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And the winner is:  Hashtag.  It sounds like they actually mean the symbol, not the word, and that they are specifically referring to the use of a hashtag to key up a self-deprecating remark or some other sort of ironic comment at the end of a twitter or other social media posting.  So, for example, I could tack on something like this at the end of nearly any of my posts “#demonstrating my typical succinctness and firm grasp on basic linguistic principles.” I’m not arguing that it is “wrong” to pick a symbol as the word of the year, but it does seem to underscore the value of specifying some sort of criteria.  #I’m jus sayin’.

[edit: Ahem, I see they did, at least sort of, explain their criteria in an official press release, and they reference a broader use of hashtag and not just the “ironic little comment” one.  But I think the “ironic comment” use of hashtag is the one that makes it a “2012 thing”.]

http://www.americandialect.org/hashtag-2012

With regard to HD, I wonder if there was a misnegation in there: perhaps they were nominating, as most unnecessary, the use of HD with regard to a product when it is clear from the context that the product can’t NOT be HD.  As in, “I’m pleased with the new 55” LED 1080p HD TV that I just bought.” The “HD” could be said to be unnecessary, since 1080p is high definition by definition.  Not that I’m a big fan of this type of peevery, but it would at least make some sort of sense for somebody to say that such a usage is unnecessary, while referring to something that not only isn’t, but can’t be, high-definition as HD is something I can’t recall seeing anybody do, and such a usage would be more bizarre than unnecessary.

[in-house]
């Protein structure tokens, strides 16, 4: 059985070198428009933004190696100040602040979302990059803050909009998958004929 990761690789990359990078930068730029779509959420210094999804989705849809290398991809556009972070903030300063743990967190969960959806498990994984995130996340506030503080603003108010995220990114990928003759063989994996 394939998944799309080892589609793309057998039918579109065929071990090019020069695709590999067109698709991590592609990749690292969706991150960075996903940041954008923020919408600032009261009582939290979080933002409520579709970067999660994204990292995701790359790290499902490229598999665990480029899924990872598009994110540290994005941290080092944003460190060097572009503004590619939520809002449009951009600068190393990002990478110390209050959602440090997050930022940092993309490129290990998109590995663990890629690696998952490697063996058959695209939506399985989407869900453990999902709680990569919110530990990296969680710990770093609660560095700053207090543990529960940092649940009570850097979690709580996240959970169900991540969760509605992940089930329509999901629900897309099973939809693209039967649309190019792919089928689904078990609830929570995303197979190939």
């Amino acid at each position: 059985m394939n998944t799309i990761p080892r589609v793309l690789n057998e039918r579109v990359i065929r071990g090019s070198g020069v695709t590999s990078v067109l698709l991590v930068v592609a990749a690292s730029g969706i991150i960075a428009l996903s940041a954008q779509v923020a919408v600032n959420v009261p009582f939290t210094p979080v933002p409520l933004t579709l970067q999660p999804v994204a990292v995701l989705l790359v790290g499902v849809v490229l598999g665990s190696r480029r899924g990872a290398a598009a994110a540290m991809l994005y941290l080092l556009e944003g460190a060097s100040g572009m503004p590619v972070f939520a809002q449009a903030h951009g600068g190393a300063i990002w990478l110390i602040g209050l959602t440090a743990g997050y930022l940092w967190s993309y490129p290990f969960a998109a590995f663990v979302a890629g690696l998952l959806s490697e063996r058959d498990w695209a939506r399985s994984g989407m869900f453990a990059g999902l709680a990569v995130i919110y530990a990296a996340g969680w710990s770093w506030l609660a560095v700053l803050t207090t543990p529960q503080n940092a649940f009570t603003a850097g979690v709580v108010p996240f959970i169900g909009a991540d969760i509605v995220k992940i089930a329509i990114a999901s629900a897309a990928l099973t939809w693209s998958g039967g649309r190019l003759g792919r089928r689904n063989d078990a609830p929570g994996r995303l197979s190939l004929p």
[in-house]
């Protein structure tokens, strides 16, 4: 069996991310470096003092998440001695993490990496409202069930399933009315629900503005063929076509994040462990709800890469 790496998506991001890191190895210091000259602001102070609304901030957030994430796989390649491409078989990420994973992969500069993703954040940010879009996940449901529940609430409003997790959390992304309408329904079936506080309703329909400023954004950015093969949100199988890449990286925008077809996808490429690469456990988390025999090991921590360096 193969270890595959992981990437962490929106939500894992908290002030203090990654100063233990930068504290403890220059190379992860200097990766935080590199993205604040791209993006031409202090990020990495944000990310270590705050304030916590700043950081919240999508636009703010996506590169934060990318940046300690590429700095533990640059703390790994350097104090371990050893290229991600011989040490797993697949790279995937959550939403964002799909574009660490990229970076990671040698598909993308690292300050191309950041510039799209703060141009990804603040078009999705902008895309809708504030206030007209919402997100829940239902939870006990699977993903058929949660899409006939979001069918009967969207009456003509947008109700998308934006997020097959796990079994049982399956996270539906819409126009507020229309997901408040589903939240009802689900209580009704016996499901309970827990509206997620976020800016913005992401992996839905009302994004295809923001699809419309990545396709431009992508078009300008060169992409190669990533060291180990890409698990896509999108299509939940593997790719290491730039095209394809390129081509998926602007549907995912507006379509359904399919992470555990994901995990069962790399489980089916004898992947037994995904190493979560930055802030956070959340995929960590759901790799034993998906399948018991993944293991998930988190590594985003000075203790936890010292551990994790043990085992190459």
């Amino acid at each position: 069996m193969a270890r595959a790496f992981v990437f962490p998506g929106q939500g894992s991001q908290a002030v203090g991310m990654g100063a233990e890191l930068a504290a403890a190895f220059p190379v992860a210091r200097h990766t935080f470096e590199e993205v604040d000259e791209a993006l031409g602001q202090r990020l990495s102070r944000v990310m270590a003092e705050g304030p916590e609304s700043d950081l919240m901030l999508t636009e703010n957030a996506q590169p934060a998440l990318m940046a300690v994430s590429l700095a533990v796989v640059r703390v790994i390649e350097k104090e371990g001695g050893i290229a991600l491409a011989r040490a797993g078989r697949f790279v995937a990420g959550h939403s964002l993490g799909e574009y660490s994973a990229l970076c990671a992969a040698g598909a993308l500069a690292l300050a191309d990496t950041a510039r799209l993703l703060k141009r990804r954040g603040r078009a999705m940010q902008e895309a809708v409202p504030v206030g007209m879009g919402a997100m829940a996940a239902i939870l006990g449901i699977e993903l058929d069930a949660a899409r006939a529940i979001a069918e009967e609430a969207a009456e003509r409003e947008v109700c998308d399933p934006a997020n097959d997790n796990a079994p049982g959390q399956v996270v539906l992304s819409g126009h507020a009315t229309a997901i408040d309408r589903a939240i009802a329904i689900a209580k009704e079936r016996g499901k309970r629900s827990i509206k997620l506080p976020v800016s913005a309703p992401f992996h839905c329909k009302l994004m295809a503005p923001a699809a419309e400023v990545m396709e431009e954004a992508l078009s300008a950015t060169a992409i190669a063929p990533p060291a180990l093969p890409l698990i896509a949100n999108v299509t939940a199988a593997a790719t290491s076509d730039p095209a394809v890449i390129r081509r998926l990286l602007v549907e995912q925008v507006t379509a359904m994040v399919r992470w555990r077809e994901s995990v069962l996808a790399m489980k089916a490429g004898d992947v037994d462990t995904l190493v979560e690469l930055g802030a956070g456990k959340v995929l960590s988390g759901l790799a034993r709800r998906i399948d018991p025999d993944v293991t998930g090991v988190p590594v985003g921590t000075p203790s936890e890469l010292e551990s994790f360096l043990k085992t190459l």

[ Edited: 05 January 2013 10:35 AM by Svinyard118 ]
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Posted: 05 January 2013 03:34 PM   [ Ignore ]   [ # 11 ]
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No the objection was to the appelation of “HD” to products for which “high definition” made no sense. The example given was “HD internet.”

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Posted: 05 January 2013 04:35 PM   [ Ignore ]   [ # 12 ]
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No the objection was to the appelation of “HD” to products for which “high definition” made no sense. The example given was “HD internet.”

Pardon me, Dave: where is that? I think there is part of this press release that I am not seeing.